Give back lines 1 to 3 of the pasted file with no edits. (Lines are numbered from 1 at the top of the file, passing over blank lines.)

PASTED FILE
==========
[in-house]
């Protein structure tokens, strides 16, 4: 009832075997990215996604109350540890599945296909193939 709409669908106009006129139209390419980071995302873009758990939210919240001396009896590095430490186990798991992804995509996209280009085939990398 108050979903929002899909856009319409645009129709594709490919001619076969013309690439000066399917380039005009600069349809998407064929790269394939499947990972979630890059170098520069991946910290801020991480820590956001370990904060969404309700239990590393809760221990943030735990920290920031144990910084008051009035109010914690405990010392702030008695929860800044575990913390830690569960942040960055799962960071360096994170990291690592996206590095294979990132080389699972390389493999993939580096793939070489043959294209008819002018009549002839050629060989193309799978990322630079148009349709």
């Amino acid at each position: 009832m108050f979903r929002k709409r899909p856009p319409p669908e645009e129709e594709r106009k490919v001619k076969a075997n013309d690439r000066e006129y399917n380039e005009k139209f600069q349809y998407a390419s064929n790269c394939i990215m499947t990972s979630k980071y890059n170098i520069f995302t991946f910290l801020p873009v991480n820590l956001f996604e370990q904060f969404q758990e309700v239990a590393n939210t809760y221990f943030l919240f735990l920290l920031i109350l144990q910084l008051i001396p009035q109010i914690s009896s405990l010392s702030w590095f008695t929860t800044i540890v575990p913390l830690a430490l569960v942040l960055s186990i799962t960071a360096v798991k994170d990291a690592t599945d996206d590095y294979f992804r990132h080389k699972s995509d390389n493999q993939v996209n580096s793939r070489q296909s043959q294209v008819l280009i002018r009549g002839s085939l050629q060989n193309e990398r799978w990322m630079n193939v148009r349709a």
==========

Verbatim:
[in-house]
């Protein structure tokens, strides 16, 4: 009832075997990215996604109350540890599945296909193939 709409669908106009006129139209390419980071995302873009758990939210919240001396009896590095430490186990798991992804995509996209280009085939990398 108050979903929002899909856009319409645009129709594709490919001619076969013309690439000066399917380039005009600069349809998407064929790269394939499947990972979630890059170098520069991946910290801020991480820590956001370990904060969404309700239990590393809760221990943030735990920290920031144990910084008051009035109010914690405990010392702030008695929860800044575990913390830690569960942040960055799962960071360096994170990291690592996206590095294979990132080389699972390389493999993939580096793939070489043959294209008819002018009549002839050629060989193309799978990322630079148009349709």
């Amino acid at each position: 009832m108050f979903r929002k709409r899909p856009p319409p669908e645009e129709e594709r106009k490919v001619k076969a075997n013309d690439r000066e006129y399917n380039e005009k139209f600069q349809y998407a390419s064929n790269c394939i990215m499947t990972s979630k980071y890059n170098i520069f995302t991946f910290l801020p873009v991480n820590l956001f996604e370990q904060f969404q758990e309700v239990a590393n939210t809760y221990f943030l919240f735990l920290l920031i109350l144990q910084l008051i001396p009035q109010i914690s009896s405990l010392s702030w590095f008695t929860t800044i540890v575990p913390l830690a430490l569960v942040l960055s186990i799962t960071a360096v798991k994170d990291a690592t599945d996206d590095y294979f992804r990132h080389k699972s995509d390389n493999q993939v996209n580096s793939r070489q296909s043959q294209v008819l280009i002018r009549g002839s085939l050629q060989n193309e990398r799978w990322m630079n193939v148009r349709a």